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The Asian-American Silicon Valley councilor was deemed racist after she said she was concerned about the BLM activist’s texts


An Asian-American Democratic councilor in California says she has problems dealing with cultural artists whom she has labeled and persecuted as racist for months after an argument with a local black activist.

Lynette Lee Eng, a Los Altos councilor, was in the middle of an official Zoom meeting on Nov. 24 when she received a text message from a 22-year-old local activist named Kenan Moos complaining about the way she was doing had chosen. She said something about it, and then things woke up.

She said the case shows how the abolition of culture and organized shame and intimidation can interfere with the routine duties of officials and make them fearful of honestly speaking their minds and doing meaningful work. Moos and his supporters have repeatedly returned to subsequent city council meetings to re-voice their grievances.

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“It makes it difficult to be clear about your position because you have to keep rethinking it,” she told Fox News on Friday. “You want to make sure it is stated correctly so that nobody gets offended because if you don’t, this is going to happen to you.”

Lee Eng, who speaks slowly and deliberately, said she survived a stroke and is already making great efforts to articulate her thoughts. The drama only makes her job harder, she said.

“Obviously, when you’re in the more popular view, it’ll be easy for you to get your job done,” she said.

But sometimes constituents have concerns that may line up with unpopular positions.

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“We need to take into account that concerns need to be raised to ensure we can have a dialogue,” she said. “And maybe we could try to work out compromises.”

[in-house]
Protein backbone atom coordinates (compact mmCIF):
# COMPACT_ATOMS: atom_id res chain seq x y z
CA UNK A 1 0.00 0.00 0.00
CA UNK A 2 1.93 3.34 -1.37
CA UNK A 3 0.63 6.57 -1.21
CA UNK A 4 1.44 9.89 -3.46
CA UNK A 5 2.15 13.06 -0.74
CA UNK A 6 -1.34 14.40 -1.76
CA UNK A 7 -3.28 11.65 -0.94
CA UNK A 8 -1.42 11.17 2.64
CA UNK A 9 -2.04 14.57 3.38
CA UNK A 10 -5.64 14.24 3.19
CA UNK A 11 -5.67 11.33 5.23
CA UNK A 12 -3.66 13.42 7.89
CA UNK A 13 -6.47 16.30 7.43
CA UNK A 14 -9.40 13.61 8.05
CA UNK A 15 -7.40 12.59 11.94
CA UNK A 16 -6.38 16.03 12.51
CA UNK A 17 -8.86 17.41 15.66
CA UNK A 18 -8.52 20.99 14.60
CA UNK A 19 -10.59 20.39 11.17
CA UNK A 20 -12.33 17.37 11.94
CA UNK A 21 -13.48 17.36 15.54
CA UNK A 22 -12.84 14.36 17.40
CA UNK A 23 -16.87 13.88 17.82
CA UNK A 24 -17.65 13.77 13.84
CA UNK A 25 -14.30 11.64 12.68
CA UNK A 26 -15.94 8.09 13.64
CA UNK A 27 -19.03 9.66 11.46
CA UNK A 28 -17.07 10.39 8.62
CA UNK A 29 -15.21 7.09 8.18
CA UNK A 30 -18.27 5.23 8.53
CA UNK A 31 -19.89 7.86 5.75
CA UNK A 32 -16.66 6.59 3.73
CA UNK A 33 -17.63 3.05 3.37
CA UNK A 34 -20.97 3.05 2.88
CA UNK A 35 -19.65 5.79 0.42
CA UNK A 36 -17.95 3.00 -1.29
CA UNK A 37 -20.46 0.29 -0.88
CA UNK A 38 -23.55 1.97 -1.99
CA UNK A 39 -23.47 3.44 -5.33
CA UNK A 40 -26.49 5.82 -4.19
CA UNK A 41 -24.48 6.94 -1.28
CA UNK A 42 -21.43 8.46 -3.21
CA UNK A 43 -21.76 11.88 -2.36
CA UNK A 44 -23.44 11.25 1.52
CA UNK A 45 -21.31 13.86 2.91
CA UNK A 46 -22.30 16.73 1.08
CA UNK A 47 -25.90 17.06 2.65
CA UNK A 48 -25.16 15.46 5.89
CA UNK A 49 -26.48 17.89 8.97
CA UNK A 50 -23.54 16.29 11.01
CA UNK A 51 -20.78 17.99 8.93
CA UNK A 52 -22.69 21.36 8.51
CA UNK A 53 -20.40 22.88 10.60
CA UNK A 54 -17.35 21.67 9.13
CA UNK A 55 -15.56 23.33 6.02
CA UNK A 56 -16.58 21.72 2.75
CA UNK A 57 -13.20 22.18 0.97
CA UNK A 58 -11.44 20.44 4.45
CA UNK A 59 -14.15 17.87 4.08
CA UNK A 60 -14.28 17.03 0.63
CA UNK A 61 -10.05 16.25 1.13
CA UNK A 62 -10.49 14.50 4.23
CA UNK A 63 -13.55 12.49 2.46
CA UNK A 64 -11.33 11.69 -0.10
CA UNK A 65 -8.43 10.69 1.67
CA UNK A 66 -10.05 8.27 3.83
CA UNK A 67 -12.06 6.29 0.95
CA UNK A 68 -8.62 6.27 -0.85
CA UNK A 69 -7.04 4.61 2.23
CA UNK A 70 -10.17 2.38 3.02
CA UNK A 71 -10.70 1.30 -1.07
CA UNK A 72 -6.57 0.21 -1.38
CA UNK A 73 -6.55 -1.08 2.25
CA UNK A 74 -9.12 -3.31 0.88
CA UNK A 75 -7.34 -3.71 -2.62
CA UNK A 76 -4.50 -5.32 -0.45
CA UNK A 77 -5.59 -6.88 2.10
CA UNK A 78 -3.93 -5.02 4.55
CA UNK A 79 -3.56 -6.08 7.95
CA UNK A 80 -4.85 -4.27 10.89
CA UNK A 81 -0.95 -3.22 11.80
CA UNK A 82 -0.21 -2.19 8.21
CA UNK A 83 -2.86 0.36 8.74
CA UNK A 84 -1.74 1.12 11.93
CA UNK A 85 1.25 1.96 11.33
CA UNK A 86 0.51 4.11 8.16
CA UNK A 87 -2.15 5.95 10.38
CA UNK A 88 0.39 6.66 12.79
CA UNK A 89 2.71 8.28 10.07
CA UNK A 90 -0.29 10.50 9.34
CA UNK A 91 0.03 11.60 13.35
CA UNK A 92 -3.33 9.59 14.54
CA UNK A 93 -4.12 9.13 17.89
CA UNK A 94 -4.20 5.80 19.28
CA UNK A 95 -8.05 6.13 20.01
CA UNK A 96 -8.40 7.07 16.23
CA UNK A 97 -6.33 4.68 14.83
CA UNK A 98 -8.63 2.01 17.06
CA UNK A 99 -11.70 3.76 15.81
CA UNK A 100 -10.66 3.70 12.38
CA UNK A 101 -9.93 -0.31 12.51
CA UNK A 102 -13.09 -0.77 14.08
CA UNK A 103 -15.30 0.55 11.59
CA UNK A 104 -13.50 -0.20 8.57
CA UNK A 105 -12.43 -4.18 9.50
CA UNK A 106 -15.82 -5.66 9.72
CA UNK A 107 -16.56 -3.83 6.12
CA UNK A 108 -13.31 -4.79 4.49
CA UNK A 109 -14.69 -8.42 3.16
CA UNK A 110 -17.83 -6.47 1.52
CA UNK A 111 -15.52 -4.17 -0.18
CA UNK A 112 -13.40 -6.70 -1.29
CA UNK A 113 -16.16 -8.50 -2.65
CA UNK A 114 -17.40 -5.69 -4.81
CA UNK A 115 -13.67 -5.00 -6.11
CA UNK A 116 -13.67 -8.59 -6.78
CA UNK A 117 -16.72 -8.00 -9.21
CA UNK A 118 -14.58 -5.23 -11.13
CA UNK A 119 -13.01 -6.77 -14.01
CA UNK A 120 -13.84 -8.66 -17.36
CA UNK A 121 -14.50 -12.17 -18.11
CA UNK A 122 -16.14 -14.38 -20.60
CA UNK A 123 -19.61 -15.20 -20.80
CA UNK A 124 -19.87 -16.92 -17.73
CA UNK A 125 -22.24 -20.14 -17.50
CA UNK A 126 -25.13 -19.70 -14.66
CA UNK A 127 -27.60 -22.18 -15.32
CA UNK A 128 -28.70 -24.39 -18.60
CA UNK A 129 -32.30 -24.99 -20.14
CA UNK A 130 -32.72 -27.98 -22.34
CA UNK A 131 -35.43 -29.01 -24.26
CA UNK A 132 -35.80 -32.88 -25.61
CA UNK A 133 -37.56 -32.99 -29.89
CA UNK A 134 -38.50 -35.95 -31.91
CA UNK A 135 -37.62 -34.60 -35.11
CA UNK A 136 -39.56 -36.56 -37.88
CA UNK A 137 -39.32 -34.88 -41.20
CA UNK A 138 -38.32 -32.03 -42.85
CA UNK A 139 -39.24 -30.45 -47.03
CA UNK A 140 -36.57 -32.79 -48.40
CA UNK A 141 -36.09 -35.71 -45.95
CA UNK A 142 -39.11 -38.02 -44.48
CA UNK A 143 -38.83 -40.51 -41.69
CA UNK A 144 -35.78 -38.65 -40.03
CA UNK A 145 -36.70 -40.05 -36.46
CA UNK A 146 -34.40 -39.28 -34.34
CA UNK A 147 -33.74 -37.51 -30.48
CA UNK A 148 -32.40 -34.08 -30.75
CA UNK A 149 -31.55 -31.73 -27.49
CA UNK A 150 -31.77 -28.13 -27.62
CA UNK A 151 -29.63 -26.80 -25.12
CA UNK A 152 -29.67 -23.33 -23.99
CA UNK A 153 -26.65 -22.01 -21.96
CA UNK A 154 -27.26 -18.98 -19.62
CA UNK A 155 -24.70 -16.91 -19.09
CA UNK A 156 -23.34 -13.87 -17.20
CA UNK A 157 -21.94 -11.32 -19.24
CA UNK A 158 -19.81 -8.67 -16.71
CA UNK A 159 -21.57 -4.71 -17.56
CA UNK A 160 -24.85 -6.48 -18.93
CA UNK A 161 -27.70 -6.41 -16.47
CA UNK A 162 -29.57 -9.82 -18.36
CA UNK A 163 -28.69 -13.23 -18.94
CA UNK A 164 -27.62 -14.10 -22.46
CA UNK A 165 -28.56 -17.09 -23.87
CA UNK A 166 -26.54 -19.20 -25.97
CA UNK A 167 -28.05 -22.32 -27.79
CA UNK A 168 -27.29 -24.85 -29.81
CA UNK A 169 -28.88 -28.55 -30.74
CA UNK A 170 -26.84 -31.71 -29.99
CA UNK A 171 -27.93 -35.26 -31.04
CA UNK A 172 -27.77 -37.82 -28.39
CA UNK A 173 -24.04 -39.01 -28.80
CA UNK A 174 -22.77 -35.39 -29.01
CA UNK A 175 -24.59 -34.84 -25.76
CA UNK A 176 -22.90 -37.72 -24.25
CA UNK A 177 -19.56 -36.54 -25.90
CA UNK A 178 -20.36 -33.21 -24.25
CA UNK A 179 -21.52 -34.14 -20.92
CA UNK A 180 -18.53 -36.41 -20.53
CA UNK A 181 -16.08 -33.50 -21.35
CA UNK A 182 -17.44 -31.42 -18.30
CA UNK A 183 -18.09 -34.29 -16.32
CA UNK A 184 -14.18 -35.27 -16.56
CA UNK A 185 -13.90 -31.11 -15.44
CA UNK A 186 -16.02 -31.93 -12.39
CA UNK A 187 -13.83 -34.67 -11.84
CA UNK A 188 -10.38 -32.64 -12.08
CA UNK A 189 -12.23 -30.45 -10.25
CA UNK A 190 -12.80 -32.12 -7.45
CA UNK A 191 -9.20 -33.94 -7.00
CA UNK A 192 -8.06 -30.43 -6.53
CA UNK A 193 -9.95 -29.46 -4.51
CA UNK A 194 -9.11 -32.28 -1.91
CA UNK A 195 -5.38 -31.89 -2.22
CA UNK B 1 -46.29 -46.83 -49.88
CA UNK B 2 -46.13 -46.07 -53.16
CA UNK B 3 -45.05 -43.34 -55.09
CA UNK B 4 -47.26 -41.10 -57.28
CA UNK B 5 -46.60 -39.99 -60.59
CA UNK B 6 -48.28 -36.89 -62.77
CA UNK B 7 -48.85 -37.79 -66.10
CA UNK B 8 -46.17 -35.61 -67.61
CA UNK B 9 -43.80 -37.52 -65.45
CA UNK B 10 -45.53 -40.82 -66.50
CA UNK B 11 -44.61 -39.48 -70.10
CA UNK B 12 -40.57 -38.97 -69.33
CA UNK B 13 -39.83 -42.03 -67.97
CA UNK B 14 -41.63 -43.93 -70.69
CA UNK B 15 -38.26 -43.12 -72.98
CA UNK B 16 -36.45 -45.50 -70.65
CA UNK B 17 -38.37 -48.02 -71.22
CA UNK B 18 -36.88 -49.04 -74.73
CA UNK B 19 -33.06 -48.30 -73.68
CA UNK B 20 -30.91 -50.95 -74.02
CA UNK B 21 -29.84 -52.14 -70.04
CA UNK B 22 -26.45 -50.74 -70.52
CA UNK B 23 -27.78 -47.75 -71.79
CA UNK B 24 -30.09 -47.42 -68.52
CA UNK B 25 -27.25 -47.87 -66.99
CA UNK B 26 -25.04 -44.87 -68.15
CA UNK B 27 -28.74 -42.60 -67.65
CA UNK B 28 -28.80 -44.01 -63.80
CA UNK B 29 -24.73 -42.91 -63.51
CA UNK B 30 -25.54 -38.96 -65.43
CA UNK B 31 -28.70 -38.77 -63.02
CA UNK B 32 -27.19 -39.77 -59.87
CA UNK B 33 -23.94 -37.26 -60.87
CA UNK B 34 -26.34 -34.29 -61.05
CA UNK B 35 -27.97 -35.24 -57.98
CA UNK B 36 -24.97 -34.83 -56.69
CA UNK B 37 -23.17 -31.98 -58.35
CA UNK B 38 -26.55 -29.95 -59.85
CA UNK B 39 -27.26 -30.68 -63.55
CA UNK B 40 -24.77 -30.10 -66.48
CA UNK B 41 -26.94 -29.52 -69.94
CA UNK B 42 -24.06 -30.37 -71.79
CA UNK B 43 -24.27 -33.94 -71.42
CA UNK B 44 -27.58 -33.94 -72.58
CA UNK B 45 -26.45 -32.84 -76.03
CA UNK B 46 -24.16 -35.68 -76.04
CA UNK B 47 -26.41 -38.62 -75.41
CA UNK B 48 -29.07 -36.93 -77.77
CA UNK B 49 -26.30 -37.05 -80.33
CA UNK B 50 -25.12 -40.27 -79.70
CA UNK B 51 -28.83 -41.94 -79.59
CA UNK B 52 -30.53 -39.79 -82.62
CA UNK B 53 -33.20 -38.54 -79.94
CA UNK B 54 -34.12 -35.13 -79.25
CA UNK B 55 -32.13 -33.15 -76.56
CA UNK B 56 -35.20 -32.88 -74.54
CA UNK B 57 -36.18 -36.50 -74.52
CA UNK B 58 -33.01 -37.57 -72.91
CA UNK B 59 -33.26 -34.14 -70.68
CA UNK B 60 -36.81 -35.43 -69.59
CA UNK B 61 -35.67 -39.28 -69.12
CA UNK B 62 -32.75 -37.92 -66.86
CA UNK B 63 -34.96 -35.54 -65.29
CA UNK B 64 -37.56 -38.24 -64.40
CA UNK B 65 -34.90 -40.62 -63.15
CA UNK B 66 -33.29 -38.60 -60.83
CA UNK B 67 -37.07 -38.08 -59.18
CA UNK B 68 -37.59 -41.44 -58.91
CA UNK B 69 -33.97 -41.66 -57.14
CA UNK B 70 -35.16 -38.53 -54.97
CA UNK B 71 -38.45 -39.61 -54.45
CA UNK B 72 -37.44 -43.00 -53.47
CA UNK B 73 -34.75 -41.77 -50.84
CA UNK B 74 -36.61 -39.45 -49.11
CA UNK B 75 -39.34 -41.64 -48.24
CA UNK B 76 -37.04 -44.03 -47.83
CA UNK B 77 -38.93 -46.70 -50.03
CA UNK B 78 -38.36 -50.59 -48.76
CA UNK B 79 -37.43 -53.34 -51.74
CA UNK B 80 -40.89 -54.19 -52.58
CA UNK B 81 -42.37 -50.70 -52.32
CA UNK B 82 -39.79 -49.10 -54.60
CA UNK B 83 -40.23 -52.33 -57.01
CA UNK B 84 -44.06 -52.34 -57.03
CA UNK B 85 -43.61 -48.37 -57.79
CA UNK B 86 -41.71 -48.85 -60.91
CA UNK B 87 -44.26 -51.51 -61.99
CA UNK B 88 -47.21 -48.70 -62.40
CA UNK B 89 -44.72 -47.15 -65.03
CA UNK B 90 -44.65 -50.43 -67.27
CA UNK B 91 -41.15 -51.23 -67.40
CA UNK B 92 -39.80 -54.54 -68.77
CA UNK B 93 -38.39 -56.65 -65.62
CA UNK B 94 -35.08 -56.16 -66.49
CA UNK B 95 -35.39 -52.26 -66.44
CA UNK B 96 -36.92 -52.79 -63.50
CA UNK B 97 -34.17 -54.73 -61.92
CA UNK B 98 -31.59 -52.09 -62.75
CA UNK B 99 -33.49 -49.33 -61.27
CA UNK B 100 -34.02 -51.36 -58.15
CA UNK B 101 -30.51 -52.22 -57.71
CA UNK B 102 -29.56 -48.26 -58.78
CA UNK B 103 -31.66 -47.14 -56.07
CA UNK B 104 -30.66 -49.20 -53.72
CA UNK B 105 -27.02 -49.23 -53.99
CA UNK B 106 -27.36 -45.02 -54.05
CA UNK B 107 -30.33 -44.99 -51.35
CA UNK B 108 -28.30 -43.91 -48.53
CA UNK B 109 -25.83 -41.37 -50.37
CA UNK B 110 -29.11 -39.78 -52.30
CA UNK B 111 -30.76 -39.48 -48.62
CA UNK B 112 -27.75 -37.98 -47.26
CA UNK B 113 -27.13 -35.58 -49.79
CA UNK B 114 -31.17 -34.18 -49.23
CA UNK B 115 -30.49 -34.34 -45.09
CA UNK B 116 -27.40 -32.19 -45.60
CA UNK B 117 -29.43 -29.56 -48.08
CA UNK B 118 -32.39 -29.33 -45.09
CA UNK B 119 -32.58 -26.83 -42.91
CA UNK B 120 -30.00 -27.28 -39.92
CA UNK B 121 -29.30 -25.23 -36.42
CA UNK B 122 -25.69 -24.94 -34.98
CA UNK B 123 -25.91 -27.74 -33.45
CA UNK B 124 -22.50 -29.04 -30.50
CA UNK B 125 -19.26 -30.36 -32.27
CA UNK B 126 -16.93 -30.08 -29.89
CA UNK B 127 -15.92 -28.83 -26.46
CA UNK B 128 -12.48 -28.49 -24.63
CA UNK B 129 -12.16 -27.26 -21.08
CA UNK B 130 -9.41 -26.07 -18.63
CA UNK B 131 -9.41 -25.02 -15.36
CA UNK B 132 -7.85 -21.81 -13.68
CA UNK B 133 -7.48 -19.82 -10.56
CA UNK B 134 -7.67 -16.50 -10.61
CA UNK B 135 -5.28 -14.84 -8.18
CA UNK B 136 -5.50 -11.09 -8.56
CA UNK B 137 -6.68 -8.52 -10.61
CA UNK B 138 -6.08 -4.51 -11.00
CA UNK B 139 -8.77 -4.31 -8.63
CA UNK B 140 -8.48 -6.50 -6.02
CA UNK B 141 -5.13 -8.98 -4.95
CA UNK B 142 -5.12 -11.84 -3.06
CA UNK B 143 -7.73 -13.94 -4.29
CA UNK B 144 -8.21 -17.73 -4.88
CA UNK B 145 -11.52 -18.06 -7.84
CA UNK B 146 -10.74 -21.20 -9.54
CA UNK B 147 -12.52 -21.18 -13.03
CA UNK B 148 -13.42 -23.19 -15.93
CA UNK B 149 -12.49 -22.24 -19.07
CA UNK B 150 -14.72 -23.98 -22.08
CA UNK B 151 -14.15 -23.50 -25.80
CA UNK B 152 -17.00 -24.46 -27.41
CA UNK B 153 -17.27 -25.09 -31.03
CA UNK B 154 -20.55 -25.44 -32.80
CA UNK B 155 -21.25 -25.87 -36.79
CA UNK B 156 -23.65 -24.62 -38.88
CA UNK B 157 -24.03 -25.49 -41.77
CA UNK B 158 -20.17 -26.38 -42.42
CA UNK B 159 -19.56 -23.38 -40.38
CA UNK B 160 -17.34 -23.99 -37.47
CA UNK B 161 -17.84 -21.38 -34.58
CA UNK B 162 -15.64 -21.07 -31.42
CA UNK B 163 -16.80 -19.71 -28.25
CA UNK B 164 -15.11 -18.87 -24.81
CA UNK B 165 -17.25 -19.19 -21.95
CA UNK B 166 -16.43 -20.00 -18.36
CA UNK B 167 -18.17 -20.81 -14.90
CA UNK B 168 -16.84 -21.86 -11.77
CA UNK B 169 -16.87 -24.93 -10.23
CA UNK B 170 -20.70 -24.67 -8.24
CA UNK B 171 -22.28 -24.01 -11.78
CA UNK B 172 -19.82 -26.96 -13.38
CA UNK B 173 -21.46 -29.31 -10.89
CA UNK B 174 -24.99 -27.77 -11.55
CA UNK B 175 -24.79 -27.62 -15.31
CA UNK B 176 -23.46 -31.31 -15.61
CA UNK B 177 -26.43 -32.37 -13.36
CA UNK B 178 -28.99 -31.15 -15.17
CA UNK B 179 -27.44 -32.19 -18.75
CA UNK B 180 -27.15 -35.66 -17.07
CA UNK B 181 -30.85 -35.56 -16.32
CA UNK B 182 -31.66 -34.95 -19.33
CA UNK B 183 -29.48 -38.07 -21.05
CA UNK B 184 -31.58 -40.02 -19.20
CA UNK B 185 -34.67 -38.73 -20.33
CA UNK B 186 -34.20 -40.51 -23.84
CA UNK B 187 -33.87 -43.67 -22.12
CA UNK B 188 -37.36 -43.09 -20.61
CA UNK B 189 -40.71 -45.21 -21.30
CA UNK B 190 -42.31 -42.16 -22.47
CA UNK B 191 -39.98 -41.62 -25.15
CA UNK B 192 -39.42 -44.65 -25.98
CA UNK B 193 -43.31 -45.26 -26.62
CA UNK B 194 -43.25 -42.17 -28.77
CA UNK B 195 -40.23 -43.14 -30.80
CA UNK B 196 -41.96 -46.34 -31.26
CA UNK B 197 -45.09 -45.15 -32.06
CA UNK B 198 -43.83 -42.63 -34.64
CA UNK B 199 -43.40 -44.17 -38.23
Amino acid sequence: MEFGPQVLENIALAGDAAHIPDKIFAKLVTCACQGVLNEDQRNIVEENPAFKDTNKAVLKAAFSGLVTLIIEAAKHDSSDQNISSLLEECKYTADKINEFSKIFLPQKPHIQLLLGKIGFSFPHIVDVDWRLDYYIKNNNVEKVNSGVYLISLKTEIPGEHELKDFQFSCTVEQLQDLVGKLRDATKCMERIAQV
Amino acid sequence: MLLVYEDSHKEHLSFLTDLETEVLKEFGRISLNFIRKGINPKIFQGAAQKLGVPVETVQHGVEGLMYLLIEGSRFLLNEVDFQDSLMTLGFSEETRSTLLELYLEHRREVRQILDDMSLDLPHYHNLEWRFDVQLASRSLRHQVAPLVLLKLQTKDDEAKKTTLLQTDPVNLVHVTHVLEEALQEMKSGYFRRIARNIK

In addition, anti-Asian American hate crimes are on the rise. Destructive guard mobs destroying people’s homes are on the rise. And the idea of ​​protecting freedom of speech is kind of controversial.

Not to mention that another Los Altos councilwoman was recently pressured by the same group of activists to apologize after using the phrase “you are crazy about picking cotton” when speaking against a mandate for outdoor masks .

And Lee Eng said all together she was worried about herself, her family and her home when Moos’ text message showed up.

“We all want to make sure that people are respected not just for the color of their skin … not just for race but also for cultures, diversity of thoughts,” she said. “People need to feel safe to express themselves and if I don’t feel safe it should tell you that my constituents don’t feel safe.”

The proposal in question would have created a third party control over complaints against the Los Altos Police Department, which has received only one complaint of violence out of a total of 15 reports in the past six years. Lee Eng said she wanted to know more about the cost of the program to taxpayers before the vote.